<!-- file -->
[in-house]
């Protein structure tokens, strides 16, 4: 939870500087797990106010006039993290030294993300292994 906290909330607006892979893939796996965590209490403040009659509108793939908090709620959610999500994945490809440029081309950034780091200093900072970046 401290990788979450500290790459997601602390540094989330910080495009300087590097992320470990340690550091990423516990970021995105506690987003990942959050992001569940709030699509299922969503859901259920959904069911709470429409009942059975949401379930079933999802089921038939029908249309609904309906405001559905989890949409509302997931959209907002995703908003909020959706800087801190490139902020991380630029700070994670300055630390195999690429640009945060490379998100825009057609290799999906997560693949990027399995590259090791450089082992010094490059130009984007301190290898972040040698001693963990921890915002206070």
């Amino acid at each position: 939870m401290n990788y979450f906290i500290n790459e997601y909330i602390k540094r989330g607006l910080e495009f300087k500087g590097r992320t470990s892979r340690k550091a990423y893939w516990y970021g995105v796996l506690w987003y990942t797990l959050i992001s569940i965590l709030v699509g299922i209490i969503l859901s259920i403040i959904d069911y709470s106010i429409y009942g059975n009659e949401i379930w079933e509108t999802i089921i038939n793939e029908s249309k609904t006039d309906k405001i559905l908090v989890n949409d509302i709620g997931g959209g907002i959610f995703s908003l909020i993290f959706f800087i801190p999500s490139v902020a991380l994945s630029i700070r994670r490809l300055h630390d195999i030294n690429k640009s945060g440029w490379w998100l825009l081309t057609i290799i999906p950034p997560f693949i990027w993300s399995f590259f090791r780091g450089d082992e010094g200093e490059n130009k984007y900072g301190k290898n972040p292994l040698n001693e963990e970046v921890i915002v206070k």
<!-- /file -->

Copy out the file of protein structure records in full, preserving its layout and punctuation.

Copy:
[in-house]
């Protein structure tokens, strides 16, 4: 939870500087797990106010006039993290030294993300292994 906290909330607006892979893939796996965590209490403040009659509108793939908090709620959610999500994945490809440029081309950034780091200093900072970046 401290990788979450500290790459997601602390540094989330910080495009300087590097992320470990340690550091990423516990970021995105506690987003990942959050992001569940709030699509299922969503859901259920959904069911709470429409009942059975949401379930079933999802089921038939029908249309609904309906405001559905989890949409509302997931959209907002995703908003909020959706800087801190490139902020991380630029700070994670300055630390195999690429640009945060490379998100825009057609290799999906997560693949990027399995590259090791450089082992010094490059130009984007301190290898972040040698001693963990921890915002206070």
């Amino acid at each position: 939870m401290n990788y979450f906290i500290n790459e997601y909330i602390k540094r989330g607006l910080e495009f300087k500087g590097r992320t470990s892979r340690k550091a990423y893939w516990y970021g995105v796996l506690w987003y990942t797990l959050i992001s569940i965590l709030v699509g299922i209490i969503l859901s259920i403040i959904d069911y709470s106010i429409y009942g059975n009659e949401i379930w079933e509108t999802i089921i038939n793939e029908s249309k609904t006039d309906k405001i559905l908090v989890n949409d509302i709620g997931g959209g907002i959610f995703s908003l909020i993290f959706f800087i801190p999500s490139v902020a991380l994945s630029i700070r994670r490809l300055h630390d195999i030294n690429k640009s945060g440029w490379w998100l825009l081309t057609i290799i999906p950034p997560f693949i990027w993300s399995f590259f090791r780091g450089d082992e010094g200093e490059n130009k984007y900072g301190k290898n972040p292994l040698n001693e963990e970046v921890i915002v206070k």